Requiem The Song of the Murdered Jewish People

Subject: Music/Literature

Grade Levels: 9 through 12


Sunshine State Standards: View all Sunshine State Standards



An orchestral version of Requiem was composed after the poem by Holocaust poet Itzhak Katzenelson The Song of the Murdered Jewish People, describing the extermination of the Jewish life in Warsaw.

Zlata Razdolina is the composer, the Moravska Philharmonic Orchestra plays the piece, Victor Feldbrill is the conductor. The work which lasts nearly an hour, is comprised of scores for large orchestra, choir and soloist (cantor), and is sung with the Hebrew words of the poem written by the Holocaust poet Itzhack Katzenelson. The Song of the Murdered Jewish People was written during the poet's detention in a transportation camp, Vitel-France, before he was deported to Auschwitz. The poem was buried in Vitel's soil where it was unearthed at the end of the war and was brought to a museum on the Kibbutz "The Ghetto Fighters" which is named after him.

The poem, a story of the Warsaw Ghetto, was written originally in Yiddish and has now been translated into many languages, including English, German, Hebrew and Russian. Due to funding shortage, the CD is only the orchestral version, with vocals.

Zlata Razdolina (Rosenfeld) composer, author and performer of her own music, was born in Leningrad (St. Petersburg) in 1959. She began her career in1978 performing her works in the artist's organization "Lenconcert" in Leningrad. She is a laureate of many national and international music competitions.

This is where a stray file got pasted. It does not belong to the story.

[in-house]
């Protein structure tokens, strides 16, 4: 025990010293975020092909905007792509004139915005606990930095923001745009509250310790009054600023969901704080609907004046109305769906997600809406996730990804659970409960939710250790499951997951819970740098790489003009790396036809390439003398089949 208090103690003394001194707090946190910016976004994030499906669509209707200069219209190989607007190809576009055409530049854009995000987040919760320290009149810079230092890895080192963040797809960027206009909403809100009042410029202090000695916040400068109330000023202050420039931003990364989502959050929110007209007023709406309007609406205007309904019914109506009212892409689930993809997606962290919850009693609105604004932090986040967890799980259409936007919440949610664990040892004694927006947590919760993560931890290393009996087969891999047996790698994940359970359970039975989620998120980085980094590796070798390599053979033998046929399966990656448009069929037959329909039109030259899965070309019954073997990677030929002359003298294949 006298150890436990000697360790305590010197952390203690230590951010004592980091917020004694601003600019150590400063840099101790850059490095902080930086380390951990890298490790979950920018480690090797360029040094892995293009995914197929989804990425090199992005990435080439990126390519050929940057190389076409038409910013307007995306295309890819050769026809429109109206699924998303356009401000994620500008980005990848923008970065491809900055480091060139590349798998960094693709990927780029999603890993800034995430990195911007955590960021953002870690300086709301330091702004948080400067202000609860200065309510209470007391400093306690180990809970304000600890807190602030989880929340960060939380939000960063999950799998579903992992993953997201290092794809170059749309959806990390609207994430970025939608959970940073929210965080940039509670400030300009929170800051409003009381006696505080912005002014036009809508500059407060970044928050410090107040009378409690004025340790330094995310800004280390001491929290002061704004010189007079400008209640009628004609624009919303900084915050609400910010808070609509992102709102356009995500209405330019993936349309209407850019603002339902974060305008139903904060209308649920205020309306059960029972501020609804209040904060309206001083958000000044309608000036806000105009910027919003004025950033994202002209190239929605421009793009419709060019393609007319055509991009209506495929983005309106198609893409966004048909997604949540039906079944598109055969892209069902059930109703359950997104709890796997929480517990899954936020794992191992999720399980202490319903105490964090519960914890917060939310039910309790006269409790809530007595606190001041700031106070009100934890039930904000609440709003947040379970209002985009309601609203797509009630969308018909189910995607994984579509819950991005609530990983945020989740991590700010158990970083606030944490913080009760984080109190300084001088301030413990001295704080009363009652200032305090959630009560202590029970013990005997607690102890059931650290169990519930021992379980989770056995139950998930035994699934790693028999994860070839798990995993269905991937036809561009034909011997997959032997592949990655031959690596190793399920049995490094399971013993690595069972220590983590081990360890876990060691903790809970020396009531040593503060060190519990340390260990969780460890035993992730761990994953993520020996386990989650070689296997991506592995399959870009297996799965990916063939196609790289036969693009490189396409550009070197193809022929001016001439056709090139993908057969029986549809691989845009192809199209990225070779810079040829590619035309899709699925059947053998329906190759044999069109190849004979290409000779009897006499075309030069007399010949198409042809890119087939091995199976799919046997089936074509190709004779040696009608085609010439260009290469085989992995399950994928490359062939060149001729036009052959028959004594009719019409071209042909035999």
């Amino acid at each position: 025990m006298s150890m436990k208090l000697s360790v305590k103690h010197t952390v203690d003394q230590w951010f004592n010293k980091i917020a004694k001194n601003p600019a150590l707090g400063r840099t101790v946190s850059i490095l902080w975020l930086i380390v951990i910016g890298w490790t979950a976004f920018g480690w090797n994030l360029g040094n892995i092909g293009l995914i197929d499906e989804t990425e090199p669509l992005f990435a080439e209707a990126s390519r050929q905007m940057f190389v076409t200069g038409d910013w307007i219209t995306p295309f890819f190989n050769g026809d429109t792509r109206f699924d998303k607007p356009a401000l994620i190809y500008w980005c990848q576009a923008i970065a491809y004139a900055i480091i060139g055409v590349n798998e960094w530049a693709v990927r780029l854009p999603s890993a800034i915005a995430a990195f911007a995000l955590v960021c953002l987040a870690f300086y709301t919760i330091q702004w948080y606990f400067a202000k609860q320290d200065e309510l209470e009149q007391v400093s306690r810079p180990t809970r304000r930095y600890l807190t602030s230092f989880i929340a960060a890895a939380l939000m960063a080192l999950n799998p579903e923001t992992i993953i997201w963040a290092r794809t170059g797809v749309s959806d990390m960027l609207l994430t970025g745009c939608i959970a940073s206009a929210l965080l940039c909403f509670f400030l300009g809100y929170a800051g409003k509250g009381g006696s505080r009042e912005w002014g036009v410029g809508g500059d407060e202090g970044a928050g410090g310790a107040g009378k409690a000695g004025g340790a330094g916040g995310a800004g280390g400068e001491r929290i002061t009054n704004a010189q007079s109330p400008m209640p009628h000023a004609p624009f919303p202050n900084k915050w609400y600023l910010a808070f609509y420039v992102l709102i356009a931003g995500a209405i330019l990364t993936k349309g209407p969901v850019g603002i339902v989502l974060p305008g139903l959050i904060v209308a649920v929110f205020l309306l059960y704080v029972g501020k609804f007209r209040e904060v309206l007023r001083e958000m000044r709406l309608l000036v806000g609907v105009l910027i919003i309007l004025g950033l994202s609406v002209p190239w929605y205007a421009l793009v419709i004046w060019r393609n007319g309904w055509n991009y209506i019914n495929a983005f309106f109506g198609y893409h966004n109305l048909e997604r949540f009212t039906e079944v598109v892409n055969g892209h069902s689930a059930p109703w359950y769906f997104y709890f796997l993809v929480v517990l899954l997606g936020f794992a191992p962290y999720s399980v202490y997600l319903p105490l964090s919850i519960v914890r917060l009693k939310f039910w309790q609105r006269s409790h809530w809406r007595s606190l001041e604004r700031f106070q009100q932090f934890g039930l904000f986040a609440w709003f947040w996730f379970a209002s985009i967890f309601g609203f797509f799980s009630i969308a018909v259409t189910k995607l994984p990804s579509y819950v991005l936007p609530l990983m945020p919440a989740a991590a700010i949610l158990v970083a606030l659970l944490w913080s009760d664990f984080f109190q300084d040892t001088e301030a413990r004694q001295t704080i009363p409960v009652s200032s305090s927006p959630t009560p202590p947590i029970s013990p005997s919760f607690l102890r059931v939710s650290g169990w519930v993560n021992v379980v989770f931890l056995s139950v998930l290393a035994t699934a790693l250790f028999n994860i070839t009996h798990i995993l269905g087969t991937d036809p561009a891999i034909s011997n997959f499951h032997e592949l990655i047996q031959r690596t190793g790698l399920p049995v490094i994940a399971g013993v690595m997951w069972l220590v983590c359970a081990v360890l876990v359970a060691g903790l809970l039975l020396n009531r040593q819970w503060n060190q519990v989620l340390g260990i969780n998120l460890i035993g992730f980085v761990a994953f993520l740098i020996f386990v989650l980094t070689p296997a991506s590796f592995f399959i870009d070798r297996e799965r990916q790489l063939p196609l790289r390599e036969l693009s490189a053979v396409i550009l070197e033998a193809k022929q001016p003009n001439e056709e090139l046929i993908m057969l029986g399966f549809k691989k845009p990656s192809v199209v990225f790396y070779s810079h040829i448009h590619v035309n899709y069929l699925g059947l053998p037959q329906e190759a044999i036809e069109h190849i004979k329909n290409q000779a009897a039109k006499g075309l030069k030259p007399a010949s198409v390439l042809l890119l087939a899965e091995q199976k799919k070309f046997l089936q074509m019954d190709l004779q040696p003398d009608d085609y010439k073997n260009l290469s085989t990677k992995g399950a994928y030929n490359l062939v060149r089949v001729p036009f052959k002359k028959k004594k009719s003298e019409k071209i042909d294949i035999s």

Among her awards is her laureate at the all-Russian competition dedicated to the 40th Anniversary of the Victory over Fascism (1985-Leningrad). The summit of her career in Russia included her laureate awards for her musical setting of Anna Akhmatova's poem "Requiem" in the national competitions in 1988-Moscow and 1989-Leningrad. Zlata was chosen to perform her composition "Requiem" during the Anna Akhmatova centennial in 1989 at the Kremlin, Moscow.

The "Requiem", written for symphony orchestra, choir and soloists, was later performed in Finland, Sweden, Norway, the Czech Republic, the USA and Israel.

Most of her repertoire, of more than six hundred romances and songs, is composed of the famous Russian classical poets, A. Akhmatova, N. Gumilyov, O. Mandelstam, M. Tsvetayeva, A. Blok, I. Severyanin, S. Yesenin and others. Based on romantic love poems, they have been set to music. This music has been successfully performed and accepted with great acclaim. In addition to performances in Russia and Israel, her music has also been performed in Finland, the Czech Republic, Germany, Sweden, Norway, France and the USA.

Razdolina immigrated to Israel in 1990 at the summit of her career. In 1993, the famous Israeli singer Dudu (David) Fisher dedicated a TV program to her music. She composed the soundtrack of the Israeli TV series "Kastner's Trial" directed by Uri Barabash, which received the Israeli Oscar as the best dramatic TV series in 1994. Since then, she has composed song-cycles of the best-known Israeli poets, Rachel, Y. Wallach, N. Yehonatan, L. Goldberg and others.

She has written music for many theaters in St. Petersburg and recently to the Han Theater in Jerusalem performing "My Dear Esterline" by Shai Agnon, and in addition, music for symphony orchestras, choirs and chamber music.

The worldwide premier performance of the orchestral version of this Requiem was last year on the day of the Holocaust on Israeli cable TV and "Kol Ha'musica."